CELEBRATE VETERANS’ DAY WITH LADY LIBERTY!

Live web-cams from the Statue of Liberty

On October 28th, 2011, as a part of the celebration of the 125th anniversary of the dedication of the Statue of Liberty, five live web-cams were installed in Ms. Liberty’s torch, in her crown, and at the harbor. There’s also a Panorama of the NJ and NY skylines, Ellis Island, and the New York-New Jersey Harbor.

At 8:45 a.m. there was a Naturalization Ceremony, which honored the millions of U.S. immigrants who were first welcomed to America by Lady Liberty.

Click on any of the five pictures and enjoy a live streaming video… day or night.

There’s live audio too, so you can hear the whoosh of aircraft overhead and the honk of boat horns as YOU watch the ships steam across the bay. Click on this link to look and listen:

http://www.earthcam.com/usa/newyork/statueofliberty/

I wish I could have been there. When Lady Liberty was still in her youth, my parents saw her on their freedom voyage from Kiev, in Ukrania (then part of the Russian Empire) to Ellis Island. I can only imagine their teenage excitement and fulfillment of hope when they saw Lady Liberty from their ship. They were so proud and determined to become Americans- in every way. They quickly learned to speak English and adapted to every American way of life. I am very proud of them.
 
The one time I saw The Statue of Liberty was from a US Army troop ship returning to the Port of New York on a foggy morning. The scene is emblazoned in my memory.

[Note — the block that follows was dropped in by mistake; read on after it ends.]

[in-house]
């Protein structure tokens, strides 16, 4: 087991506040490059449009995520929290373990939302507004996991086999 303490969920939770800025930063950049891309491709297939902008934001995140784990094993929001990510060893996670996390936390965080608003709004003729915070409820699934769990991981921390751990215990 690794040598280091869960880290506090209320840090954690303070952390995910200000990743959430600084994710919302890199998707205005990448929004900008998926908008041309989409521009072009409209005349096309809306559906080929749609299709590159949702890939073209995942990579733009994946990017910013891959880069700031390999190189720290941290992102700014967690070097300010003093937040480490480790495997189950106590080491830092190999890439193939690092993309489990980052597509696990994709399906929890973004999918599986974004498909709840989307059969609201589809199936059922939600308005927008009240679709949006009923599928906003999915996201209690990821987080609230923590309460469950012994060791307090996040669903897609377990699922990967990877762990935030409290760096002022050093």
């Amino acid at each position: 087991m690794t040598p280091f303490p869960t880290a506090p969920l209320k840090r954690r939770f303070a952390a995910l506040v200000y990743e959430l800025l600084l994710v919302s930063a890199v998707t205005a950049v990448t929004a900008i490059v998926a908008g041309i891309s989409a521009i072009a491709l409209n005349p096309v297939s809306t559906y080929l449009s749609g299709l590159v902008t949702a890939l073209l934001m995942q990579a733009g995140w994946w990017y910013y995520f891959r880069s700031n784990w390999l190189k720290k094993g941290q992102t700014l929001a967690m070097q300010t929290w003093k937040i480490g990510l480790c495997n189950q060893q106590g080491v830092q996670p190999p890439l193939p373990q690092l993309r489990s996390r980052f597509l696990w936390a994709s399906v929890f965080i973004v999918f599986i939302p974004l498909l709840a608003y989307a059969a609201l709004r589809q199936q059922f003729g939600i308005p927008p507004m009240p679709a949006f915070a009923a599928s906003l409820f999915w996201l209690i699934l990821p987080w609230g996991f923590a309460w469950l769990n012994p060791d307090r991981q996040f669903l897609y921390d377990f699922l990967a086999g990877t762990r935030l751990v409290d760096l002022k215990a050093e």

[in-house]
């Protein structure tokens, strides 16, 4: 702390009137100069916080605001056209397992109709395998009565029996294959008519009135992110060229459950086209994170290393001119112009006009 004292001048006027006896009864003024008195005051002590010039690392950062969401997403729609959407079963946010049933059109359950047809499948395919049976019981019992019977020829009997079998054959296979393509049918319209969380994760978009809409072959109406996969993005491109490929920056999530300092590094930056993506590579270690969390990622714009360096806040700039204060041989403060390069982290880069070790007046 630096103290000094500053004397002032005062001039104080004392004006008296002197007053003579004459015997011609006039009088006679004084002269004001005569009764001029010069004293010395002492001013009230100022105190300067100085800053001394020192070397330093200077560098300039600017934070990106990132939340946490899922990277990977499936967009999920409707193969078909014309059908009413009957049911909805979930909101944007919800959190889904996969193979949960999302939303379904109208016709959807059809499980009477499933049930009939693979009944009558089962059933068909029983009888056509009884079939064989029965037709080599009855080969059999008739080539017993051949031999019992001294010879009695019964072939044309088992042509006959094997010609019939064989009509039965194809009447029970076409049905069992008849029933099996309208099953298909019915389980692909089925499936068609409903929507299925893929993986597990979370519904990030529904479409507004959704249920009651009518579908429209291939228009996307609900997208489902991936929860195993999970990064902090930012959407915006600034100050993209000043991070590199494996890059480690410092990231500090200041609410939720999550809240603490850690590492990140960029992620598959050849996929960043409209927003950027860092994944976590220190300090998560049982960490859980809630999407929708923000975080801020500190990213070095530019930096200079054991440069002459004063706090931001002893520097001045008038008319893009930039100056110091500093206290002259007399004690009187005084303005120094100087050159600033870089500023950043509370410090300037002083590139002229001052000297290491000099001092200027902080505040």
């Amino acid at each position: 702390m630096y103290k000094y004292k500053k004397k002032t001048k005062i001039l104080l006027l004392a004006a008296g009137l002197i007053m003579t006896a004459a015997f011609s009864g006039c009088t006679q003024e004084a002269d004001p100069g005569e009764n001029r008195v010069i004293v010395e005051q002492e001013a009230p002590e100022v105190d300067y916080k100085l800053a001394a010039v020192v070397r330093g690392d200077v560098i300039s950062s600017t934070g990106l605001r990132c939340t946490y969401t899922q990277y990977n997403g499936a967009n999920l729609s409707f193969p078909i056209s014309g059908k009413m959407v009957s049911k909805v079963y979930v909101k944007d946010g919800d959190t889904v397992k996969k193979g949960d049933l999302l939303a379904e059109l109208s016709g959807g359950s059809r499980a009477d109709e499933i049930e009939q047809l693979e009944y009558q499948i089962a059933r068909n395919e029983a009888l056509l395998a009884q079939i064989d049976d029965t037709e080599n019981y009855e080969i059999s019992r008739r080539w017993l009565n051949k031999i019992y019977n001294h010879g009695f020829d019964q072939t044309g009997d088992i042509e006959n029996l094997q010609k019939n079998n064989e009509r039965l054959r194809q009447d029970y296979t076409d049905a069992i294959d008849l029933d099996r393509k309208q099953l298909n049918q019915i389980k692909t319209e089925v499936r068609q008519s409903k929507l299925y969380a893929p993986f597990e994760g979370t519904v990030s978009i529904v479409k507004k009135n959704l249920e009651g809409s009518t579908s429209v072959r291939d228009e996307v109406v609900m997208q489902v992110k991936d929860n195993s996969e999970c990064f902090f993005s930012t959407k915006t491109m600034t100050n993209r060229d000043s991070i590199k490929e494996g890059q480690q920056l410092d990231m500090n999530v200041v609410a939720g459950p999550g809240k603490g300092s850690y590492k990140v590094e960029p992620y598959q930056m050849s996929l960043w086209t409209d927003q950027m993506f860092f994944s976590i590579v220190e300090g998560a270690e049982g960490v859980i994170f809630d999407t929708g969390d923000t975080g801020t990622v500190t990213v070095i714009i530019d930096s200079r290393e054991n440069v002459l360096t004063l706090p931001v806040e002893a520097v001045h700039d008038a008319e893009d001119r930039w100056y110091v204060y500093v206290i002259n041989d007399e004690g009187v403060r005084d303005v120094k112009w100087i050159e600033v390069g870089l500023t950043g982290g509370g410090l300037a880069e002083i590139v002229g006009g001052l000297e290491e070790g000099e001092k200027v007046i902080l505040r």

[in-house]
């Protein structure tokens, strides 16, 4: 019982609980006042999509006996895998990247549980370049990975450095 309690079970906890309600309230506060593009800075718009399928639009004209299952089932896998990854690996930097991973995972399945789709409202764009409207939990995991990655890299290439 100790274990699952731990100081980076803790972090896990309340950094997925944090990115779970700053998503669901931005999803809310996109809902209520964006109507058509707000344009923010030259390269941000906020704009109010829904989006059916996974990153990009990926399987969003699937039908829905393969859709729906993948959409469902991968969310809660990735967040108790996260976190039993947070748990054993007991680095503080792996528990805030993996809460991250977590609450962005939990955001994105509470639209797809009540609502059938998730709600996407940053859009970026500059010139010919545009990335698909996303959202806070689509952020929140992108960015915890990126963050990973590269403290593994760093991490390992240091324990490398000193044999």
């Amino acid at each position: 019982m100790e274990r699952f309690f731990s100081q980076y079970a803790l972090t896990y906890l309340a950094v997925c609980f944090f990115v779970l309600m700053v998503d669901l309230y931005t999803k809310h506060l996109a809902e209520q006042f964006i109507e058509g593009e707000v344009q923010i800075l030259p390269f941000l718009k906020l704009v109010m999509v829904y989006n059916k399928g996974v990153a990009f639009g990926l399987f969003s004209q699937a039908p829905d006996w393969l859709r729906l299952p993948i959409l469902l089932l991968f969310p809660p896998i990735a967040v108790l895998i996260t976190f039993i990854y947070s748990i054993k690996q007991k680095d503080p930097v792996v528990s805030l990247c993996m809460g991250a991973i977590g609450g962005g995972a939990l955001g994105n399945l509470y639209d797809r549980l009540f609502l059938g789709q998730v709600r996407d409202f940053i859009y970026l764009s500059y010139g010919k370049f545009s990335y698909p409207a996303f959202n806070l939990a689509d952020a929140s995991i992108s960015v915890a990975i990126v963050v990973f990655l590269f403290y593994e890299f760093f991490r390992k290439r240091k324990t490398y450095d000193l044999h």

On Sunday, 11/11/12 let’s remember the Veterans of our struggles for Liberty who never returned to see this beautiful tribute.

CELEBRATE VETERANS’ DAY WITH LADY LIBERTY!

 

Live web-cams for the 125th Anniversary of the Statue of Liberty

 

On October 28th, as a part of the celebration of the 125th anniversary of the dedication of the Statue of Liberty, five live web-cams were installed in Ms. Liberty’s torch, in her crown, and at the harbor. There’s also a Panorama of the NJ and NY skylines, Ellis Island, and the New York-New Jersey Harbor.

At 8:45 a.m. there was a Naturalization Ceremony, which honored the millions of U.S. immigrants who were first welcomed to America by Lady Liberty.

Click on any of the five pictures and enjoy a live streaming video… day or night.

There’s live audio too, so you can hear the whoosh of aircraft overhead and the honk of boat horns as YOU watch the ships steam across the bay. Click on this link to look and listen:

http://www.earthcam.com/usa/newyork/statueofliberty/

I wish I could have been there. When Lady Liberty was still in her youth, my parents saw her on their freedom voyage from Kiev, in Ukrania (then part of the Russian Empire) to Ellis Island. I can only imagine their teenage excitement and fulfillment of hope when they saw Lady Liberty from their ship. They were so proud and determined to become Americans- in every way. They quickly learned to speak English and adapted to every American way of life. I am very proud of them.
………………………………………………………………………………..
The one time I saw The Statue of Liberty was from a US Army troop ship returning to the Port of New York on a foggy morning. The scene is emblazoned in my memory.
 
On Friday 11/11/11 let’s remember the Veterans of our struggles for Liberty who never returned to see this beautiful tribute.